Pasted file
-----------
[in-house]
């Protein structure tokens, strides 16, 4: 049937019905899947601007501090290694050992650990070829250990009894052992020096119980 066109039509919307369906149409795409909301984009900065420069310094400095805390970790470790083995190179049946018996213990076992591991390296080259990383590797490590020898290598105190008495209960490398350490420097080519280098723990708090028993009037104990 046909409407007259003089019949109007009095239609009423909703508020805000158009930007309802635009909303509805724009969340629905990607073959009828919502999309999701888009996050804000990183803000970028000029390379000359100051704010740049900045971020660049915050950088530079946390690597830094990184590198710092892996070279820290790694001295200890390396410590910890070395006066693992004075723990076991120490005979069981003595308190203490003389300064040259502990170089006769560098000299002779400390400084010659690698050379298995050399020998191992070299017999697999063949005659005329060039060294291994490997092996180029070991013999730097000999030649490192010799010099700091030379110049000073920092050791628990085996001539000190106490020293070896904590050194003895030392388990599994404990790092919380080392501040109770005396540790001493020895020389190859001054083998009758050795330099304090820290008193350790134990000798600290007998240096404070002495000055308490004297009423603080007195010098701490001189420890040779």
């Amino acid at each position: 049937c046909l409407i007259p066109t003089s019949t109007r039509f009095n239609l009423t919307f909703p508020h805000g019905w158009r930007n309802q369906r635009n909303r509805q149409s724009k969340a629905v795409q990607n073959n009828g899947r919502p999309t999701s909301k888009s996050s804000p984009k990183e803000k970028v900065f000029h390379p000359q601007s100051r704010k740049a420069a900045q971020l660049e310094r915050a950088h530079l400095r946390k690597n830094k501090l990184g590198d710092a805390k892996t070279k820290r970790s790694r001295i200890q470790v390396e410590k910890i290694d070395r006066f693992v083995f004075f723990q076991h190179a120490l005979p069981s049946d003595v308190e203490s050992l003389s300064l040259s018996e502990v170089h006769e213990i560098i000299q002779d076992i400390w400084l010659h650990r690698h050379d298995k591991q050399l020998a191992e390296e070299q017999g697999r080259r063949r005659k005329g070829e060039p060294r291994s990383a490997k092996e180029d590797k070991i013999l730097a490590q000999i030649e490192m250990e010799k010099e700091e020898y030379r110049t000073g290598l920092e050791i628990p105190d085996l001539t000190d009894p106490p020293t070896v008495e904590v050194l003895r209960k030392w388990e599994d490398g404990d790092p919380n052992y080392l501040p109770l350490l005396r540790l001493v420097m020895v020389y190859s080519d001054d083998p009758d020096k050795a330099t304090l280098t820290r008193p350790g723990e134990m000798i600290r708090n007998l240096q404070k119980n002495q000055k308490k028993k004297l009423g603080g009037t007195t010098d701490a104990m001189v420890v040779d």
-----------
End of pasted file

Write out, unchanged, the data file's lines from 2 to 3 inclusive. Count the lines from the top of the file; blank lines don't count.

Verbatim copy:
């Protein structure tokens, strides 16, 4: 049937019905899947601007501090290694050992650990070829250990009894052992020096119980 066109039509919307369906149409795409909301984009900065420069310094400095805390970790470790083995190179049946018996213990076992591991390296080259990383590797490590020898290598105190008495209960490398350490420097080519280098723990708090028993009037104990 046909409407007259003089019949109007009095239609009423909703508020805000158009930007309802635009909303509805724009969340629905990607073959009828919502999309999701888009996050804000990183803000970028000029390379000359100051704010740049900045971020660049915050950088530079946390690597830094990184590198710092892996070279820290790694001295200890390396410590910890070395006066693992004075723990076991120490005979069981003595308190203490003389300064040259502990170089006769560098000299002779400390400084010659690698050379298995050399020998191992070299017999697999063949005659005329060039060294291994490997092996180029070991013999730097000999030649490192010799010099700091030379110049000073920092050791628990085996001539000190106490020293070896904590050194003895030392388990599994404990790092919380080392501040109770005396540790001493020895020389190859001054083998009758050795330099304090820290008193350790134990000798600290007998240096404070002495000055308490004297009423603080007195010098701490001189420890040779």
């Amino acid at each position: 049937c046909l409407i007259p066109t003089s019949t109007r039509f009095n239609l009423t919307f909703p508020h805000g019905w158009r930007n309802q369906r635009n909303r509805q149409s724009k969340a629905v795409q990607n073959n009828g899947r919502p999309t999701s909301k888009s996050s804000p984009k990183e803000k970028v900065f000029h390379p000359q601007s100051r704010k740049a420069a900045q971020l660049e310094r915050a950088h530079l400095r946390k690597n830094k501090l990184g590198d710092a805390k892996t070279k820290r970790s790694r001295i200890q470790v390396e410590k910890i290694d070395r006066f693992v083995f004075f723990q076991h190179a120490l005979p069981s049946d003595v308190e203490s050992l003389s300064l040259s018996e502990v170089h006769e213990i560098i000299q002779d076992i400390w400084l010659h650990r690698h050379d298995k591991q050399l020998a191992e390296e070299q017999g697999r080259r063949r005659k005329g070829e060039p060294r291994s990383a490997k092996e180029d590797k070991i013999l730097a490590q000999i030649e490192m250990e010799k010099e700091e020898y030379r110049t000073g290598l920092e050791i628990p105190d085996l001539t000190d009894p106490p020293t070896v008495e904590v050194l003895r209960k030392w388990e599994d490398g404990d790092p919380n052992y080392l501040p109770l350490l005396r540790l001493v420097m020895v020389y190859s080519d001054d083998p009758d020096k050795a330099t304090l280098t820290r008193p350790g723990e134990m000798i600290r708090n007998l240096q404070k119980n002495q000055k308490k028993k004297l009423g603080g009037t007195t010098d701490a104990m001189v420890v040779d």